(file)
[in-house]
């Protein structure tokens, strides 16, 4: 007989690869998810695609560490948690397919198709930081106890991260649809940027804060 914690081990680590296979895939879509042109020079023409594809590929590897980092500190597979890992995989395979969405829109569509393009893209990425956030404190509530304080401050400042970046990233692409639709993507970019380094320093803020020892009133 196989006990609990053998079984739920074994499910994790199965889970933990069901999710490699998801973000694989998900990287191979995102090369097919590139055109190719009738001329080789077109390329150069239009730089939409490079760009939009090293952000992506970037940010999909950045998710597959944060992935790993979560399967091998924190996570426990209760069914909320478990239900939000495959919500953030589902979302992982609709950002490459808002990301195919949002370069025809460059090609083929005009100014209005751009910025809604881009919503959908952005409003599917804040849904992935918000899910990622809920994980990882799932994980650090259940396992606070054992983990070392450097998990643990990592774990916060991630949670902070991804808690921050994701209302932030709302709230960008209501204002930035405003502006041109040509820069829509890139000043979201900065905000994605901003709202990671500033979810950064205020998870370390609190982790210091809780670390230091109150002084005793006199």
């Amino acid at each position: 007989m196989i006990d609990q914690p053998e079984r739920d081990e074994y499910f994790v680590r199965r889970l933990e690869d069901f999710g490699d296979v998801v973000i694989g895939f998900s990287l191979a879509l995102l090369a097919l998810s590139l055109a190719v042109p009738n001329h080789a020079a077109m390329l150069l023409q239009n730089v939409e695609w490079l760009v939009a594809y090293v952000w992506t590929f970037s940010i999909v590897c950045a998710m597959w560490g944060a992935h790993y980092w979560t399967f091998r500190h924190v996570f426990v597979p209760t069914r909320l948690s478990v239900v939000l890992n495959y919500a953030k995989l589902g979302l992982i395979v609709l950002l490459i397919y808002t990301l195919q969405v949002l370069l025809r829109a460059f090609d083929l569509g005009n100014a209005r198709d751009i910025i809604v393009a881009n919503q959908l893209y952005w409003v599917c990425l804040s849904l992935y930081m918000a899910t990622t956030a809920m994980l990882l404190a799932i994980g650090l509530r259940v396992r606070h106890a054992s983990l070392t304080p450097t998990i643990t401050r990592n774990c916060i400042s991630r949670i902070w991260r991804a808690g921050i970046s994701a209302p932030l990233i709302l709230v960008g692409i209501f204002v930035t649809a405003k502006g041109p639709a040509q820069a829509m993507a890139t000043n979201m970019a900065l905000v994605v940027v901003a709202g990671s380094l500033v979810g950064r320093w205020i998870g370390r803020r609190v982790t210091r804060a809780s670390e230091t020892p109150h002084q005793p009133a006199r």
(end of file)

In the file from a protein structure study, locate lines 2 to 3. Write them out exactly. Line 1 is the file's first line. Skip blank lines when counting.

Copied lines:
């Protein structure tokens, strides 16, 4: 007989690869998810695609560490948690397919198709930081106890991260649809940027804060 914690081990680590296979895939879509042109020079023409594809590929590897980092500190597979890992995989395979969405829109569509393009893209990425956030404190509530304080401050400042970046990233692409639709993507970019380094320093803020020892009133 196989006990609990053998079984739920074994499910994790199965889970933990069901999710490699998801973000694989998900990287191979995102090369097919590139055109190719009738001329080789077109390329150069239009730089939409490079760009939009090293952000992506970037940010999909950045998710597959944060992935790993979560399967091998924190996570426990209760069914909320478990239900939000495959919500953030589902979302992982609709950002490459808002990301195919949002370069025809460059090609083929005009100014209005751009910025809604881009919503959908952005409003599917804040849904992935918000899910990622809920994980990882799932994980650090259940396992606070054992983990070392450097998990643990990592774990916060991630949670902070991804808690921050994701209302932030709302709230960008209501204002930035405003502006041109040509820069829509890139000043979201900065905000994605901003709202990671500033979810950064205020998870370390609190982790210091809780670390230091109150002084005793006199």
């Amino acid at each position: 007989m196989i006990d609990q914690p053998e079984r739920d081990e074994y499910f994790v680590r199965r889970l933990e690869d069901f999710g490699d296979v998801v973000i694989g895939f998900s990287l191979a879509l995102l090369a097919l998810s590139l055109a190719v042109p009738n001329h080789a020079a077109m390329l150069l023409q239009n730089v939409e695609w490079l760009v939009a594809y090293v952000w992506t590929f970037s940010i999909v590897c950045a998710m597959w560490g944060a992935h790993y980092w979560t399967f091998r500190h924190v996570f426990v597979p209760t069914r909320l948690s478990v239900v939000l890992n495959y919500a953030k995989l589902g979302l992982i395979v609709l950002l490459i397919y808002t990301l195919q969405v949002l370069l025809r829109a460059f090609d083929l569509g005009n100014a209005r198709d751009i910025i809604v393009a881009n919503q959908l893209y952005w409003v599917c990425l804040s849904l992935y930081m918000a899910t990622t956030a809920m994980l990882l404190a799932i994980g650090l509530r259940v396992r606070h106890a054992s983990l070392t304080p450097t998990i643990t401050r990592n774990c916060i400042s991630r949670i902070w991260r991804a808690g921050i970046s994701a209302p932030l990233i709302l709230v960008g692409i209501f204002v930035t649809a405003k502006g041109p639709a040509q820069a829509m993507a890139t000043n979201m970019a900065l905000v994605v940027v901003a709202g990671s380094l500033v979810g950064r320093w205020i998870g370390r803020r609190v982790t210091r804060a809780s670390e230091t020892p109150h002084q005793p009133a006199r």